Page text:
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1. Can software reliability engineering be used with agile software development?

ANSWER: Yes. As you may know, agile software development is software development that emphasizes rapid responsiveness to changing requirements. In reality, we do not have two kinds of software development, agile or nonagile, but rather a continuum of agility, although there is some tendency to bipolarity.
Agility becomes increasingly important when customer needs and/or technological opportunities change rapidly so that more exploration during development is required. Agility implies faster and cheaper development, with the possibility of trading off reliability to get it. This requires feature-oriented development, faster and shallower planning, and greater and faster interaction among customers and developers.
Software reliability engineering very precisely and efficiently guides you in making the time-cost-reliability tradeoff, with the result that you make a tradeoff that is much closer to customer needs. The tradeoff can be quickly modified if conditions change. The operational profile inherent in software reliability engineering supports operational development, which is a quantitatively guided (and hence greatly superior) type of feature-oriented development. Operational profiles are rapidly developed and modified with the use of spreadsheets, making software reliability engineering a very agile supporting practice. Test case creation and execution can be driven with the spreadsheets, resulting in very agile testing.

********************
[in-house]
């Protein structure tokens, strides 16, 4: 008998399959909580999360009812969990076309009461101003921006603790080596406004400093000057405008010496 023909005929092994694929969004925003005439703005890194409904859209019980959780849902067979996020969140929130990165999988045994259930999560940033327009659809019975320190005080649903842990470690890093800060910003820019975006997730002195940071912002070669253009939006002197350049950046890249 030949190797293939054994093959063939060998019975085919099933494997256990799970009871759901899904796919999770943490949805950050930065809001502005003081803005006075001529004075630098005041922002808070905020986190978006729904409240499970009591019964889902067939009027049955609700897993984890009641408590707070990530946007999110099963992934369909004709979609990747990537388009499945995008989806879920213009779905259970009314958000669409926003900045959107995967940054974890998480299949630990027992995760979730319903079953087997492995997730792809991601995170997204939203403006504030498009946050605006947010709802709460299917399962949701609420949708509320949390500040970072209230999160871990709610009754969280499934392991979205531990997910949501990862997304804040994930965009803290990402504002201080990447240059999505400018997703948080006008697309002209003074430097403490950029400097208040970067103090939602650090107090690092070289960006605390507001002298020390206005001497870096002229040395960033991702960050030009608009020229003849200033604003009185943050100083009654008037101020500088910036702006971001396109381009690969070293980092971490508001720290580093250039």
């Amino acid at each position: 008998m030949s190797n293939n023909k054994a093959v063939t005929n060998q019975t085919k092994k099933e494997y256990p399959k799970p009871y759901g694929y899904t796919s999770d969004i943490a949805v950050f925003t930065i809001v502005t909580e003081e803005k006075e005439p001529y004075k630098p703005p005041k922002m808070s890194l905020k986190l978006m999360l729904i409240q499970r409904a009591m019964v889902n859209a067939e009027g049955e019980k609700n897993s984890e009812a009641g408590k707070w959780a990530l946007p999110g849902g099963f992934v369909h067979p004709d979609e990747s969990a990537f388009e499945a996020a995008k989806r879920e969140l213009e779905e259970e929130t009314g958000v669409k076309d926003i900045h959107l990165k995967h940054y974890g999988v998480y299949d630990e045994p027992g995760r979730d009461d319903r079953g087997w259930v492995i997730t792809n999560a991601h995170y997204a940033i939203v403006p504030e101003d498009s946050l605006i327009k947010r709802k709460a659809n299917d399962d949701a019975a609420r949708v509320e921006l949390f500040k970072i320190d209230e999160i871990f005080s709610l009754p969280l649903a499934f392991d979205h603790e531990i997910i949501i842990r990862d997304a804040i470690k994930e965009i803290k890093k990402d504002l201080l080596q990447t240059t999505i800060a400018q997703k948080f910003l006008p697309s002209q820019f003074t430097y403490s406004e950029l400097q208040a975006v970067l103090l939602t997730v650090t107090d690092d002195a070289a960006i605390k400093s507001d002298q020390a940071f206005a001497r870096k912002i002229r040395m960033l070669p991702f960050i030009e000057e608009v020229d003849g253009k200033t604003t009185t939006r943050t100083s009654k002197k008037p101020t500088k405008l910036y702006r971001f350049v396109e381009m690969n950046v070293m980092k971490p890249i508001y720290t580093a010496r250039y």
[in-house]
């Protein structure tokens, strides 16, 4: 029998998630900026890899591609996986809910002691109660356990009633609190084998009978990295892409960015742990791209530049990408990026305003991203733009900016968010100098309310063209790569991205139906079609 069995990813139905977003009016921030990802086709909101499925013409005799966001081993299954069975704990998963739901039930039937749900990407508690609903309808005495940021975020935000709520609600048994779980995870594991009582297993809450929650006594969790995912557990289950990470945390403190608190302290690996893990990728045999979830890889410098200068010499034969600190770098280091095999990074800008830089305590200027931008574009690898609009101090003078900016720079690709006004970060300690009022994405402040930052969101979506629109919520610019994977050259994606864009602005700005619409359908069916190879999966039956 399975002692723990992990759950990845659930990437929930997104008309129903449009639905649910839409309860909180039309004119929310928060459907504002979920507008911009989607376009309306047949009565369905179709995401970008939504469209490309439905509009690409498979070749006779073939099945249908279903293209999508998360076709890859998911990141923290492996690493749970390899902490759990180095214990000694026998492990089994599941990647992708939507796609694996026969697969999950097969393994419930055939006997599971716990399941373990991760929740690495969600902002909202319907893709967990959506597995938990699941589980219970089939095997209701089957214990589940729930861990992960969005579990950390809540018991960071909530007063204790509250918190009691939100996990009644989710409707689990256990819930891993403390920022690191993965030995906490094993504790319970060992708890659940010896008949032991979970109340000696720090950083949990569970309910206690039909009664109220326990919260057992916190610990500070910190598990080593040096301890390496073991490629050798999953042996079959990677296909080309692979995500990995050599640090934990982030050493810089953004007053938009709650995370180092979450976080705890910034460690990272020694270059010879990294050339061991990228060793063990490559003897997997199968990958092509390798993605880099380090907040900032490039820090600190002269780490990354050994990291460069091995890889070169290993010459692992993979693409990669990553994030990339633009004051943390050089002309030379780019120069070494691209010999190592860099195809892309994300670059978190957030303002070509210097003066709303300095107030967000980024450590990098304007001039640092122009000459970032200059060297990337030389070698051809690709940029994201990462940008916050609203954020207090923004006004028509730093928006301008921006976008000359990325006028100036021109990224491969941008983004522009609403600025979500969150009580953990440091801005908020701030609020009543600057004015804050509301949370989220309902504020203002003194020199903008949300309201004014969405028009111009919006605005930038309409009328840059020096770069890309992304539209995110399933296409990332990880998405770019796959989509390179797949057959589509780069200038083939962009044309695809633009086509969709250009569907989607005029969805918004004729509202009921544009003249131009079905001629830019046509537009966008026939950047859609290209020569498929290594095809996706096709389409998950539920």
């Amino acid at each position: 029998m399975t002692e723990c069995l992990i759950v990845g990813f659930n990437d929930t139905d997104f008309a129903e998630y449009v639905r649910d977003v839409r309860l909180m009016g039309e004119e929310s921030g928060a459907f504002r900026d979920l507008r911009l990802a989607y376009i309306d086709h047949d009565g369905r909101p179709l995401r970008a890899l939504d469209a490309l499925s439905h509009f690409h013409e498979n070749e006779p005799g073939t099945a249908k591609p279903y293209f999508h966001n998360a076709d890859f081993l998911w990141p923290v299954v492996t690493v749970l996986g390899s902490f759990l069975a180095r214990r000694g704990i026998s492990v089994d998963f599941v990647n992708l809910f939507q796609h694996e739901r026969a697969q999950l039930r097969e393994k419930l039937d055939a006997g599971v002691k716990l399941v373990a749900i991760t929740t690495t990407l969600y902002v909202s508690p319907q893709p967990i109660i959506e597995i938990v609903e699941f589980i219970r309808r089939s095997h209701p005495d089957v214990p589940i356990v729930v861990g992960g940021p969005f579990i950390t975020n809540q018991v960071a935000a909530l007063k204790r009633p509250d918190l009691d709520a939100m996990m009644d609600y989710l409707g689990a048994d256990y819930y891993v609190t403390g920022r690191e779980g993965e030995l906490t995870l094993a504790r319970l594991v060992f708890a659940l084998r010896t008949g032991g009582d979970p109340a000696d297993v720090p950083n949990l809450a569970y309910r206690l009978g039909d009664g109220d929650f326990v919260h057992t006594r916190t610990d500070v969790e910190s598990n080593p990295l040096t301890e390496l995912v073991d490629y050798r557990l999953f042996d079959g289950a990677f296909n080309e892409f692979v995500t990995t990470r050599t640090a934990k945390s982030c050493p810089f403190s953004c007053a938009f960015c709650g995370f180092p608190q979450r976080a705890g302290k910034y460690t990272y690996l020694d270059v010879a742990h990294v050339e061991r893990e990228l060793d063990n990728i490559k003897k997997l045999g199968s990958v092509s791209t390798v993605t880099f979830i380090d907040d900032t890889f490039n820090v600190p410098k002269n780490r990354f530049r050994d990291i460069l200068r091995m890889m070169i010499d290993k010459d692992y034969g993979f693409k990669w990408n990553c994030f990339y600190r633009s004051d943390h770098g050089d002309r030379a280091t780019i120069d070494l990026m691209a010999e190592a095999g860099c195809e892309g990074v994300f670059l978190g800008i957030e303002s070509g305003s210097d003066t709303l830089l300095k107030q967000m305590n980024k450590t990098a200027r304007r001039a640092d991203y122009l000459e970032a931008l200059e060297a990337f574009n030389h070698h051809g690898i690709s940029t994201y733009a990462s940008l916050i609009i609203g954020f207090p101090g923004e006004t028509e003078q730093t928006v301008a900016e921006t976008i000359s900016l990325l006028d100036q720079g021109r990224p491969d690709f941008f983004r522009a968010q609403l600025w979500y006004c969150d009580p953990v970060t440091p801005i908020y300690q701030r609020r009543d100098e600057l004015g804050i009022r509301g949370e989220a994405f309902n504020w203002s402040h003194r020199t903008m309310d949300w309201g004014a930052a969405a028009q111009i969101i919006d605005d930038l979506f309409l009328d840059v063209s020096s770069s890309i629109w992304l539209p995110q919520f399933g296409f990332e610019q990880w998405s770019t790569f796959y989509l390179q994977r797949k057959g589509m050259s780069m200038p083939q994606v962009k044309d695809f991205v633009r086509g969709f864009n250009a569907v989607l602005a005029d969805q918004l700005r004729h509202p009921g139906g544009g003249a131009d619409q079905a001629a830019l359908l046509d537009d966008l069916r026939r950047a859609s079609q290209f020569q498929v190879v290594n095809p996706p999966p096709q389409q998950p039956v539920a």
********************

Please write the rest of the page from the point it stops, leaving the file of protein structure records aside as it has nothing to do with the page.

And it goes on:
2. How does software reliability engineering relate to the Capability Maturity Model?

ANSWER: The Capability Maturity Model at its higher levels requires measurement of reliability and the use of the measurements to optimize development. Software reliability engineering is the practice that can accomplish this goal.

3. Can software reliability engineering contribute to the web services area?

ANSWER: Yes. The main challenge is the intervendor coordination in defining subsystems, operational profiles, and reliability objectives.

4. How are software safety and software reliability related?

ANSWER: Software safety is one aspect of software reliability. Reliability implies proper functioning of software, and safety is one of the requirements that must be met for proper functioning. You can categorize failures as safety-impacting or non-safety-impacting. For example, a system might have 2 safety failures per Khr. Note that an unsafe system is also unreliable.
5. What does the purchaser of software need to know about software reliability engineering? Is there anything different about the way a purchaser would apply the software reliability engineering process?
ANSWER: The purchaser participates in setting reliability objectives, developing operational profiles, identifying failures, and certifying software, and therefore needs the skills associated with these activities. The purchaser applies the software reliability engineering activities just described in the same way the software vendor does, but with the perspective of different interests.